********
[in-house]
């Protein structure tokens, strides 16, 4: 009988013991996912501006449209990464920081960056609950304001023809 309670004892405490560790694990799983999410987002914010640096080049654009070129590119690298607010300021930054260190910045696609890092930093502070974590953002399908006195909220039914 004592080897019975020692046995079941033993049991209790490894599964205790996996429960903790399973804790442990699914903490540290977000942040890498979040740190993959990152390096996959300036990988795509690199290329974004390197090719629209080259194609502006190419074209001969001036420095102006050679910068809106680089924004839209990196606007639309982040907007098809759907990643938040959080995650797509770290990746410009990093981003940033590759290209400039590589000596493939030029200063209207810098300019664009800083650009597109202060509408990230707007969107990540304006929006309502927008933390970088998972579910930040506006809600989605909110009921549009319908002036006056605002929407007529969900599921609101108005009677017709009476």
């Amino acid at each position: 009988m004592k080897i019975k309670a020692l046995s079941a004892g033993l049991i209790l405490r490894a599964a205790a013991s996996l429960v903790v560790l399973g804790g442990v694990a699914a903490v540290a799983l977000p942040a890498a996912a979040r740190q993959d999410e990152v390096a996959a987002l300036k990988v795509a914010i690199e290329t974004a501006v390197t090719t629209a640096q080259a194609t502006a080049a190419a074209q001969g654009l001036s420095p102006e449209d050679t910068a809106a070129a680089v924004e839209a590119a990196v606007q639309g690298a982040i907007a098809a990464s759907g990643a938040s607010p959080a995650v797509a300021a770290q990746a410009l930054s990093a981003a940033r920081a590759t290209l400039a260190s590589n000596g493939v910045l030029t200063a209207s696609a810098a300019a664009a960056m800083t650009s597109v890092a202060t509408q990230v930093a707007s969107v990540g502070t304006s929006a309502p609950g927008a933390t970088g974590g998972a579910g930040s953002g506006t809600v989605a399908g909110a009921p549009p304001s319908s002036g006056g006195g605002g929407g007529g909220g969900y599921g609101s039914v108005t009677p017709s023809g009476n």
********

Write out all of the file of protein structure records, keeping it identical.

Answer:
[in-house]
């Protein structure tokens, strides 16, 4: 009988013991996912501006449209990464920081960056609950304001023809 309670004892405490560790694990799983999410987002914010640096080049654009070129590119690298607010300021930054260190910045696609890092930093502070974590953002399908006195909220039914 004592080897019975020692046995079941033993049991209790490894599964205790996996429960903790399973804790442990699914903490540290977000942040890498979040740190993959990152390096996959300036990988795509690199290329974004390197090719629209080259194609502006190419074209001969001036420095102006050679910068809106680089924004839209990196606007639309982040907007098809759907990643938040959080995650797509770290990746410009990093981003940033590759290209400039590589000596493939030029200063209207810098300019664009800083650009597109202060509408990230707007969107990540304006929006309502927008933390970088998972579910930040506006809600989605909110009921549009319908002036006056605002929407007529969900599921609101108005009677017709009476």
């Amino acid at each position: 009988m004592k080897i019975k309670a020692l046995s079941a004892g033993l049991i209790l405490r490894a599964a205790a013991s996996l429960v903790v560790l399973g804790g442990v694990a699914a903490v540290a799983l977000p942040a890498a996912a979040r740190q993959d999410e990152v390096a996959a987002l300036k990988v795509a914010i690199e290329t974004a501006v390197t090719t629209a640096q080259a194609t502006a080049a190419a074209q001969g654009l001036s420095p102006e449209d050679t910068a809106a070129a680089v924004e839209a590119a990196v606007q639309g690298a982040i907007a098809a990464s759907g990643a938040s607010p959080a995650v797509a300021a770290q990746a410009l930054s990093a981003a940033r920081a590759t290209l400039a260190s590589n000596g493939v910045l030029t200063a209207s696609a810098a300019a664009a960056m800083t650009s597109v890092a202060t509408q990230v930093a707007s969107v990540g502070t304006s929006a309502p609950g927008a933390t970088g974590g998972a579910g930040s953002g506006t809600v989605a399908g909110a009921p549009p304001s319908s002036g006056g006195g605002g929407g007529g909220g969900y599921g609101s039914v108005t009677p017709s023809g009476n």